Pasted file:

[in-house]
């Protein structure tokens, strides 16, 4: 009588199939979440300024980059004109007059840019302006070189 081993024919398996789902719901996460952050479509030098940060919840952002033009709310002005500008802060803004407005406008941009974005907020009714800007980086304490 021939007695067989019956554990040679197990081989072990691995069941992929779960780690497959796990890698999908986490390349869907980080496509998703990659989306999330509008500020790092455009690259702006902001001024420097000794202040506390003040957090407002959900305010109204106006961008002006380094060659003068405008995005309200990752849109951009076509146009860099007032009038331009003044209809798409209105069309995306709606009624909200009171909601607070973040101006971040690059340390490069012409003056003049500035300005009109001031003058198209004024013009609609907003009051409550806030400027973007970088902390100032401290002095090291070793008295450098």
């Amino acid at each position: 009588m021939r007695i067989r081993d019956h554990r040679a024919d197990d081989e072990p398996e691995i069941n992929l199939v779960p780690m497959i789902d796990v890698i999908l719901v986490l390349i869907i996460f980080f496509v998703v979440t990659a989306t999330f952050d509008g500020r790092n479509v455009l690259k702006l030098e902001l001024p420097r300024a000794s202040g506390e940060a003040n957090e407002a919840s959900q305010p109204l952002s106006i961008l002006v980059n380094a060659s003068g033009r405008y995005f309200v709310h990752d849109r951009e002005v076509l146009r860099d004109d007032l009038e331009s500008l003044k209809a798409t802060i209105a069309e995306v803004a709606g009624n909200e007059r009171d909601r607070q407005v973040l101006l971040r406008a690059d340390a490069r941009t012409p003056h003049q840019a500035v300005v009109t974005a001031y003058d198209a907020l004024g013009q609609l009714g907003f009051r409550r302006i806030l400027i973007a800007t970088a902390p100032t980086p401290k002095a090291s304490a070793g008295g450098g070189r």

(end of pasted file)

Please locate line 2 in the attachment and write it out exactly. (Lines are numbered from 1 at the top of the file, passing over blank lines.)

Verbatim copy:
């Protein structure tokens, strides 16, 4: 009588199939979440300024980059004109007059840019302006070189 081993024919398996789902719901996460952050479509030098940060919840952002033009709310002005500008802060803004407005406008941009974005907020009714800007980086304490 021939007695067989019956554990040679197990081989072990691995069941992929779960780690497959796990890698999908986490390349869907980080496509998703990659989306999330509008500020790092455009690259702006902001001024420097000794202040506390003040957090407002959900305010109204106006961008002006380094060659003068405008995005309200990752849109951009076509146009860099007032009038331009003044209809798409209105069309995306709606009624909200009171909601607070973040101006971040690059340390490069012409003056003049500035300005009109001031003058198209004024013009609609907003009051409550806030400027973007970088902390100032401290002095090291070793008295450098």